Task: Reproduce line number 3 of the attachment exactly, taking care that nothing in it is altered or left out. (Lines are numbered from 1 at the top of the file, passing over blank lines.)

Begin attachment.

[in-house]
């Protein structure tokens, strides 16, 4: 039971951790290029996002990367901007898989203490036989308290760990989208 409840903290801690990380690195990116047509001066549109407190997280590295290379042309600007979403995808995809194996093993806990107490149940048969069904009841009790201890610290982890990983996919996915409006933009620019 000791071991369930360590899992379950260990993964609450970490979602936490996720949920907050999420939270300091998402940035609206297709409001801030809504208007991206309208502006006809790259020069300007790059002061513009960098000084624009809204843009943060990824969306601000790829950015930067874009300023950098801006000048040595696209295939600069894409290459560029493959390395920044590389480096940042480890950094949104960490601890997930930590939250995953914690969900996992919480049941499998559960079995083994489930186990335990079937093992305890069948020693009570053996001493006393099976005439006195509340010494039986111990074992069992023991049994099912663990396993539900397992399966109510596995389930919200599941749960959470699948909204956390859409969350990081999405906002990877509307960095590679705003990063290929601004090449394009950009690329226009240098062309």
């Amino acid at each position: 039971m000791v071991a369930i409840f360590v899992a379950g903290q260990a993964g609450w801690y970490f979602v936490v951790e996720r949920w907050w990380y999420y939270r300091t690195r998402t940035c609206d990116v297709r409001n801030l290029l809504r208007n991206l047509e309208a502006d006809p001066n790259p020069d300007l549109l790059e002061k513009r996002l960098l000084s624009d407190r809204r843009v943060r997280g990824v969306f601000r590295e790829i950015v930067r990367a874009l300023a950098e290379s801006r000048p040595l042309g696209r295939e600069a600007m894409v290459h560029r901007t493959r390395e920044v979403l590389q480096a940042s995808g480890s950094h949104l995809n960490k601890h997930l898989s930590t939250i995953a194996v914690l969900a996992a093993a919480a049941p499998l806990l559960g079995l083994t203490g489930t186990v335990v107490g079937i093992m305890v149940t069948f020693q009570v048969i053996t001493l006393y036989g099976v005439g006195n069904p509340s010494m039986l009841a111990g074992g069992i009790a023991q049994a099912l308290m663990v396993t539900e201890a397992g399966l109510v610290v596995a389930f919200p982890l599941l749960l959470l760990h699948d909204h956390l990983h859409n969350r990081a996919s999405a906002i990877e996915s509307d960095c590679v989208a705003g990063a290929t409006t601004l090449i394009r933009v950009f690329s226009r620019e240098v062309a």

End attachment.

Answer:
């Amino acid at each position: 039971m000791v071991a369930i409840f360590v899992a379950g903290q260990a993964g609450w801690y970490f979602v936490v951790e996720r949920w907050w990380y999420y939270r300091t690195r998402t940035c609206d990116v297709r409001n801030l290029l809504r208007n991206l047509e309208a502006d006809p001066n790259p020069d300007l549109l790059e002061k513009r996002l960098l000084s624009d407190r809204r843009v943060r997280g990824v969306f601000r590295e790829i950015v930067r990367a874009l300023a950098e290379s801006r000048p040595l042309g696209r295939e600069a600007m894409v290459h560029r901007t493959r390395e920044v979403l590389q480096a940042s995808g480890s950094h949104l995809n960490k601890h997930l898989s930590t939250i995953a194996v914690l969900a996992a093993a919480a049941p499998l806990l559960g079995l083994t203490g489930t186990v335990v107490g079937i093992m305890v149940t069948f020693q009570v048969i053996t001493l006393y036989g099976v005439g006195n069904p509340s010494m039986l009841a111990g074992g069992i009790a023991q049994a099912l308290m663990v396993t539900e201890a397992g399966l109510v610290v596995a389930f919200p982890l599941l749960l959470l760990h699948d909204h956390l990983h859409n969350r990081a996919s999405a906002i990877e996915s509307d960095c590679v989208a705003g990063a290929t409006t601004l090449i394009r933009v950009f690329s226009r620019e240098v062309a």